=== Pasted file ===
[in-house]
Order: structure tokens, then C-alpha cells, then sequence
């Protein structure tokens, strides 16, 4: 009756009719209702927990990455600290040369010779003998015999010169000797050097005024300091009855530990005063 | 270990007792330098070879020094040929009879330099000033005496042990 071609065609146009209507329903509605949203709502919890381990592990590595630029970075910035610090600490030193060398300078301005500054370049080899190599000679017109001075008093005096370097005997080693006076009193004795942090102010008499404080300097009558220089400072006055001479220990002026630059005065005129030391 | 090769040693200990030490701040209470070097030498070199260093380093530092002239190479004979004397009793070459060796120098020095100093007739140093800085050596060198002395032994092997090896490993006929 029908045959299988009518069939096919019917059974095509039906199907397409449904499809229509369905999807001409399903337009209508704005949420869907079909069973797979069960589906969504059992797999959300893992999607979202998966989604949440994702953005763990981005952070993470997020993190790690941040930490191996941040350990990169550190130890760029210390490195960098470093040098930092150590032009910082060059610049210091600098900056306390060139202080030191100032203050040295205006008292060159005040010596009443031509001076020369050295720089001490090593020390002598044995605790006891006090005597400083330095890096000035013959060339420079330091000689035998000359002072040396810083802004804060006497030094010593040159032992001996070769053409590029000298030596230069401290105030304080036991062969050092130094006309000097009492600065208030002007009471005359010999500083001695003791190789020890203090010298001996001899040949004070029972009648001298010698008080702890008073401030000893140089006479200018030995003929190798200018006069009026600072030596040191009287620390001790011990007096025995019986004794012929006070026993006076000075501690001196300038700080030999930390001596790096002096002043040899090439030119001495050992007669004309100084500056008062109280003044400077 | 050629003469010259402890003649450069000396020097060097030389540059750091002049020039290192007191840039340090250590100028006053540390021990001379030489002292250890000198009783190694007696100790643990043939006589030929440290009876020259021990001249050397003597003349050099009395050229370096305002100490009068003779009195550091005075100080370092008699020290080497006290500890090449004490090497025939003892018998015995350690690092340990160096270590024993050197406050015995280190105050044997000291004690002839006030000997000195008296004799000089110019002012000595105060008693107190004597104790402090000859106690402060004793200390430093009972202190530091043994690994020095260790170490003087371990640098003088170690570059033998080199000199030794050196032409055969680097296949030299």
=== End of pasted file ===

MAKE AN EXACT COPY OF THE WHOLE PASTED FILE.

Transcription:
[in-house]
Order: structure tokens, then C-alpha cells, then sequence
């Protein structure tokens, strides 16, 4: 009756009719209702927990990455600290040369010779003998015999010169000797050097005024300091009855530990005063 | 270990007792330098070879020094040929009879330099000033005496042990 071609065609146009209507329903509605949203709502919890381990592990590595630029970075910035610090600490030193060398300078301005500054370049080899190599000679017109001075008093005096370097005997080693006076009193004795942090102010008499404080300097009558220089400072006055001479220990002026630059005065005129030391 | 090769040693200990030490701040209470070097030498070199260093380093530092002239190479004979004397009793070459060796120098020095100093007739140093800085050596060198002395032994092997090896490993006929 029908045959299988009518069939096919019917059974095509039906199907397409449904499809229509369905999807001409399903337009209508704005949420869907079909069973797979069960589906969504059992797999959300893992999607979202998966989604949440994702953005763990981005952070993470997020993190790690941040930490191996941040350990990169550190130890760029210390490195960098470093040098930092150590032009910082060059610049210091600098900056306390060139202080030191100032203050040295205006008292060159005040010596009443031509001076020369050295720089001490090593020390002598044995605790006891006090005597400083330095890096000035013959060339420079330091000689035998000359002072040396810083802004804060006497030094010593040159032992001996070769053409590029000298030596230069401290105030304080036991062969050092130094006309000097009492600065208030002007009471005359010999500083001695003791190789020890203090010298001996001899040949004070029972009648001298010698008080702890008073401030000893140089006479200018030995003929190798200018006069009026600072030596040191009287620390001790011990007096025995019986004794012929006070026993006076000075501690001196300038700080030999930390001596790096002096002043040899090439030119001495050992007669004309100084500056008062109280003044400077 | 050629003469010259402890003649450069000396020097060097030389540059750091002049020039290192007191840039340090250590100028006053540390021990001379030489002292250890000198009783190694007696100790643990043939006589030929440290009876020259021990001249050397003597003349050099009395050229370096305002100490009068003779009195550091005075100080370092008699020290080497006290500890090449004490090497025939003892018998015995350690690092340990160096270590024993050197406050015995280190105050044997000291004690002839006030000997000195008296004799000089110019002012000595105060008693107190004597104790402090000859106690402060004793200390430093009972202190530091043994690994020095260790170490003087371990640098003088170690570059033998080199000199030794050196032409055969680097296949030299």